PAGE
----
Few economic events can have as much impact on your life as the falling U.S. dollar. I am learning this right now while on a trip to London. If one converts what things cost here in dollars…well its just better not to.
While I am away, the Gary Scott messages each day contain a review from the course International currencies Made EZ. This information can help you understand why and how currency parities move. Here is a section from Chapter Eight. This report is dated but do not let the dates and numbers get in the way. The fundamentals remain the same.
More Long Term Factors of Currency Movement
Last lesson we viewed the first three long term factors that affect the value of currencies. These factors were a nation's production and consumption, government debt and the nature of government debt.
The next long term factors are below.
* Long-Term Factor #4: Trade Balance (Surplus Deficit). When two countries trade with each other, it's unlikely that the sum of the imports and exports between them will add to zero. Most often, one country sells more to the other country than it buys. Thus, there are always surpluses and deficits in a country's balance of payments.
A country has a surplus in its balance of payments when it sells more than it buys. Put another way, a country has a surplus when it exports more than it imports, or when it produces more than it consumes.
A surplus in balance of payments results in a positive flow of cash into the country from its sales and/or investment income out of the country. A country has a deficit in its balance of payments when it buys more from outside the country than it sells outside the country. A deficit in balance of payments results in an outflow of cash from the country because of its excess purchases and expenditures abroad.
The relative value of two currencies depends primarily on the balance of payments between the countries. The following list shows the potential credits that can accrue to a country's balance of payments. Note that each of these items pertains to all private individuals, private organizations (businesses and others) and public organizations (the government and its branches).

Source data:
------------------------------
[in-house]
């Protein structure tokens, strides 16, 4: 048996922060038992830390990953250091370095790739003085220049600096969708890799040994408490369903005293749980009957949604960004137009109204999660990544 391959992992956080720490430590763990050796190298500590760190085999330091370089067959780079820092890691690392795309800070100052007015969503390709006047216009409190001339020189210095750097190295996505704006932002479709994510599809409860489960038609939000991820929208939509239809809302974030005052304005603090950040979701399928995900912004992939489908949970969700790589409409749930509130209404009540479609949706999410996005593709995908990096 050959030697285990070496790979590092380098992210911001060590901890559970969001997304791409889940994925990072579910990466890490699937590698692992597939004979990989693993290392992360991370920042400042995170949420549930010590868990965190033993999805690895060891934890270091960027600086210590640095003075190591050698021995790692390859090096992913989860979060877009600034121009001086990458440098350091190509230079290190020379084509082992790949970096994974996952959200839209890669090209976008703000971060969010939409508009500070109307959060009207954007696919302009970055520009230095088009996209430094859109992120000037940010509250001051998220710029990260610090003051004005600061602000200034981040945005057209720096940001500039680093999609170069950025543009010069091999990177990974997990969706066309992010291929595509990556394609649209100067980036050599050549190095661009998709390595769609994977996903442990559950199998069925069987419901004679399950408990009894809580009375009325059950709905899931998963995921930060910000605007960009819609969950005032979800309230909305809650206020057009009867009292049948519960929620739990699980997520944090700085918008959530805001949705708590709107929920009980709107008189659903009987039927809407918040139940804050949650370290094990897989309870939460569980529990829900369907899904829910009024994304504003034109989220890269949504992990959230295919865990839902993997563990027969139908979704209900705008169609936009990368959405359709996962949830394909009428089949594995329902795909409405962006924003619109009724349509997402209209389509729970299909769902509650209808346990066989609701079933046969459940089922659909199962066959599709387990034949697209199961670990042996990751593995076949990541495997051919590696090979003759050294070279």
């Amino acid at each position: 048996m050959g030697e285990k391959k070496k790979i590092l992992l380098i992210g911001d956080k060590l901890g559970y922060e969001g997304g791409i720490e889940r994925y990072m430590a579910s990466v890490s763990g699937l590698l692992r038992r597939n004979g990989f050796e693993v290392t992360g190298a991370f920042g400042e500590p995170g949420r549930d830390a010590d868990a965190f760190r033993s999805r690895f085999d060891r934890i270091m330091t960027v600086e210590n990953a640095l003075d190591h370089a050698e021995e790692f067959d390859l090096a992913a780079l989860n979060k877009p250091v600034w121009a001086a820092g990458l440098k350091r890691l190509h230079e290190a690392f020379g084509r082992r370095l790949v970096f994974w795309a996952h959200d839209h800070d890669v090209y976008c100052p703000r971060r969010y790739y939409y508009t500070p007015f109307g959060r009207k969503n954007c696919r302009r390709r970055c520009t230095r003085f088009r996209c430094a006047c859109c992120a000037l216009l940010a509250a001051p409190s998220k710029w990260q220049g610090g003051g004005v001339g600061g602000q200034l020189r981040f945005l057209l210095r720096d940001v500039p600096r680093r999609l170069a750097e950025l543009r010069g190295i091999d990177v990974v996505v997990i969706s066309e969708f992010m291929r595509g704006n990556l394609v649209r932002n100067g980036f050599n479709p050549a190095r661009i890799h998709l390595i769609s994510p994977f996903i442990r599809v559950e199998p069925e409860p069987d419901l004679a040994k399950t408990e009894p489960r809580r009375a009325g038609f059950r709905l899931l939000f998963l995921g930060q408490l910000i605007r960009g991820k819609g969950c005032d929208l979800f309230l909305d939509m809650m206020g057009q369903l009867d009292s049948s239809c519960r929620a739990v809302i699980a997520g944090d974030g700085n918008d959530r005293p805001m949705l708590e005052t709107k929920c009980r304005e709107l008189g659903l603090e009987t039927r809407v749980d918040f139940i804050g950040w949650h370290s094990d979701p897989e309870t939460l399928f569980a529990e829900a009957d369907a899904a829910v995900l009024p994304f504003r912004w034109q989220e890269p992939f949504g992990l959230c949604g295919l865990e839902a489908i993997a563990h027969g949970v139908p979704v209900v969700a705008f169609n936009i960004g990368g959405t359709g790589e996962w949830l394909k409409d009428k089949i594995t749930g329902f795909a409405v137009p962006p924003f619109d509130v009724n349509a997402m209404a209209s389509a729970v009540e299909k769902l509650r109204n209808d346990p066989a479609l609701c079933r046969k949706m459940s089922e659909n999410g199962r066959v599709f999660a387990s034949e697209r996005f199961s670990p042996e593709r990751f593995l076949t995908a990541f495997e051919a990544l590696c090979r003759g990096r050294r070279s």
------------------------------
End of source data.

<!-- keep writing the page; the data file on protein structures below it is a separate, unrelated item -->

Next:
1. All receipts of foreign money.
2. Earnings from investments in foreign countries.
3. Sales of goods or services (exports).
4. Gifts or foreign aid from foreign countries.
5. Sales of stocks or bonds.
The following list shows the potential debits that can be applied against a country's balance of payments. Again, each item pertains to all private individuals, private organizations, and public organizations.
1. All payments to foreign countries.
2. Investments within foreign countries.
3. Purchases of goods or services (imports).
4. Gifts or aid to foreign countries. \
5. Purchases of stocks or bonds (private and public).
A term often used in connection with balance of payments is “current account” or “current balance.” This is a measure of all sales or purchases of merchandise and services, flows of income to and from a country's foreign investments, etc. The term “current account” is often confused with the term “balance of payments, The current account can be called the balance of trade because it reflects the difference (positive or negative) between exports and imports. Those who use the two terms balance of payment and balance of trade (current account) as one are wrong. There is a difference between the current account and the balance of payments as is explained below.
We can understand the concepts of current account (balance of trade) and balance of payments and the difference between the two by looking at the international financial position of nations in simple accounting terms. A simple double entry system of accounting is used in which each nation uses debits (for goods and services each nation buys from abroad) and credits (for goods and services each nations sells abroad).
Since double entry bookkeeping requires that debits and credits must always balance, the import of a good or service on one side must be matched by the outflow of money to pay for it on the other side.
A nation's imports cannot exceed exports in the long term because the nation will run out of money to pay for the foreign goods purchased.
To help understand this better I have put a hypothetical balance of payments below:
Debit Credit Balance
Goods & Services -175 +110 -65
Investment Income - 35 + 45 +10
Current Account Balance -210 +155 -55
Capital Account - 12 + 62 +50
Reserve Account 0 + 5 + 5
Balance of Payments -222 +222 0
The first balance above of the goods and services and investment income is the Current Account Balance (often called the Balance of Trade which can be confused with the Balance of Payments, the second balance above).